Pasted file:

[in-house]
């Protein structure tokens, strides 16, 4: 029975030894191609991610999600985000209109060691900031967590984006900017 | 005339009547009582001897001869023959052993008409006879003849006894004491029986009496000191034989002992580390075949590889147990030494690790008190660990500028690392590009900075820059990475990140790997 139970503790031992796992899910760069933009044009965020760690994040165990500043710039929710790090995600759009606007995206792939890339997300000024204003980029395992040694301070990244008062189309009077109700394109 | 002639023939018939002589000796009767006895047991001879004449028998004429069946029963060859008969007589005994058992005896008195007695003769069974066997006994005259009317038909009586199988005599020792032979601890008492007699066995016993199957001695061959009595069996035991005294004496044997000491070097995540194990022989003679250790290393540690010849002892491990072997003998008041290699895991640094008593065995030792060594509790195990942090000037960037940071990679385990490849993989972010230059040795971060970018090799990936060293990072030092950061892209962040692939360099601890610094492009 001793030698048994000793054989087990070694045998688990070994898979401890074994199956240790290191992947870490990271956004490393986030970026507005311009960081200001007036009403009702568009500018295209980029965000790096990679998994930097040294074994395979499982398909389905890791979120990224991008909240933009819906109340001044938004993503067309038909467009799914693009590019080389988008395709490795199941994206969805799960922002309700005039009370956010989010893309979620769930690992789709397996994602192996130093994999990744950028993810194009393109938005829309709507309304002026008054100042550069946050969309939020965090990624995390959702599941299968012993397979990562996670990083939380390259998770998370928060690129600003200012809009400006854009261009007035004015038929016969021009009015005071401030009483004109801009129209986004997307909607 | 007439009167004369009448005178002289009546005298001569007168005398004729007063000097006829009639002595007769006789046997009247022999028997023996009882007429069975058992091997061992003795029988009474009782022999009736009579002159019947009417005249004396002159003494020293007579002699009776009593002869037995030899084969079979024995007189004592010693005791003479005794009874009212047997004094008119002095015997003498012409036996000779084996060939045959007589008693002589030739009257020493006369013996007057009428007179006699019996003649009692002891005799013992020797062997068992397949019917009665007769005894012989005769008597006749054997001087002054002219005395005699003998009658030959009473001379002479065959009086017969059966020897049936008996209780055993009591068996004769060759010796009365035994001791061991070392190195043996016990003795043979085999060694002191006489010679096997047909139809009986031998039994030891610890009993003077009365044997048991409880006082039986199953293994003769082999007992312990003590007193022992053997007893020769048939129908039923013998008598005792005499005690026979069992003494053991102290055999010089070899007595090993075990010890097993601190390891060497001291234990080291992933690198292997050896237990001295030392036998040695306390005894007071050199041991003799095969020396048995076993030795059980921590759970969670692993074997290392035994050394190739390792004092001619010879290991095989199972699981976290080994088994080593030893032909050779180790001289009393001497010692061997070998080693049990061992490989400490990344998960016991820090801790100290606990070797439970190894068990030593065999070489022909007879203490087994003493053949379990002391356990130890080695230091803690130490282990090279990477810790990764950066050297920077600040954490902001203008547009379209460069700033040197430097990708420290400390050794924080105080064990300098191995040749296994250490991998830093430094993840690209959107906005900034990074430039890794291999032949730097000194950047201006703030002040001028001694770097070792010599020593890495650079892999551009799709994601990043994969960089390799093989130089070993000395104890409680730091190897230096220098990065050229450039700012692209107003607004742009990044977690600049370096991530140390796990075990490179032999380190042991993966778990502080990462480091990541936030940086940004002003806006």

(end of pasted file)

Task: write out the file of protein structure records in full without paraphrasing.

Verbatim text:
[in-house]
């Protein structure tokens, strides 16, 4: 029975030894191609991610999600985000209109060691900031967590984006900017 | 005339009547009582001897001869023959052993008409006879003849006894004491029986009496000191034989002992580390075949590889147990030494690790008190660990500028690392590009900075820059990475990140790997 139970503790031992796992899910760069933009044009965020760690994040165990500043710039929710790090995600759009606007995206792939890339997300000024204003980029395992040694301070990244008062189309009077109700394109 | 002639023939018939002589000796009767006895047991001879004449028998004429069946029963060859008969007589005994058992005896008195007695003769069974066997006994005259009317038909009586199988005599020792032979601890008492007699066995016993199957001695061959009595069996035991005294004496044997000491070097995540194990022989003679250790290393540690010849002892491990072997003998008041290699895991640094008593065995030792060594509790195990942090000037960037940071990679385990490849993989972010230059040795971060970018090799990936060293990072030092950061892209962040692939360099601890610094492009 001793030698048994000793054989087990070694045998688990070994898979401890074994199956240790290191992947870490990271956004490393986030970026507005311009960081200001007036009403009702568009500018295209980029965000790096990679998994930097040294074994395979499982398909389905890791979120990224991008909240933009819906109340001044938004993503067309038909467009799914693009590019080389988008395709490795199941994206969805799960922002309700005039009370956010989010893309979620769930690992789709397996994602192996130093994999990744950028993810194009393109938005829309709507309304002026008054100042550069946050969309939020965090990624995390959702599941299968012993397979990562996670990083939380390259998770998370928060690129600003200012809009400006854009261009007035004015038929016969021009009015005071401030009483004109801009129209986004997307909607 | 007439009167004369009448005178002289009546005298001569007168005398004729007063000097006829009639002595007769006789046997009247022999028997023996009882007429069975058992091997061992003795029988009474009782022999009736009579002159019947009417005249004396002159003494020293007579002699009776009593002869037995030899084969079979024995007189004592010693005791003479005794009874009212047997004094008119002095015997003498012409036996000779084996060939045959007589008693002589030739009257020493006369013996007057009428007179006699019996003649009692002891005799013992020797062997068992397949019917009665007769005894012989005769008597006749054997001087002054002219005395005699003998009658030959009473001379002479065959009086017969059966020897049936008996209780055993009591068996004769060759010796009365035994001791061991070392190195043996016990003795043979085999060694002191006489010679096997047909139809009986031998039994030891610890009993003077009365044997048991409880006082039986199953293994003769082999007992312990003590007193022992053997007893020769048939129908039923013998008598005792005499005690026979069992003494053991102290055999010089070899007595090993075990010890097993601190390891060497001291234990080291992933690198292997050896237990001295030392036998040695306390005894007071050199041991003799095969020396048995076993030795059980921590759970969670692993074997290392035994050394190739390792004092001619010879290991095989199972699981976290080994088994080593030893032909050779180790001289009393001497010692061997070998080693049990061992490989400490990344998960016991820090801790100290606990070797439970190894068990030593065999070489022909007879203490087994003493053949379990002391356990130890080695230091803690130490282990090279990477810790990764950066050297920077600040954490902001203008547009379209460069700033040197430097990708420290400390050794924080105080064990300098191995040749296994250490991998830093430094993840690209959107906005900034990074430039890794291999032949730097000194950047201006703030002040001028001694770097070792010599020593890495650079892999551009799709994601990043994969960089390799093989130089070993000395104890409680730091190897230096220098990065050229450039700012692209107003607004742009990044977690600049370096991530140390796990075990490179032999380190042991993966778990502080990462480091990541936030940086940004002003806006």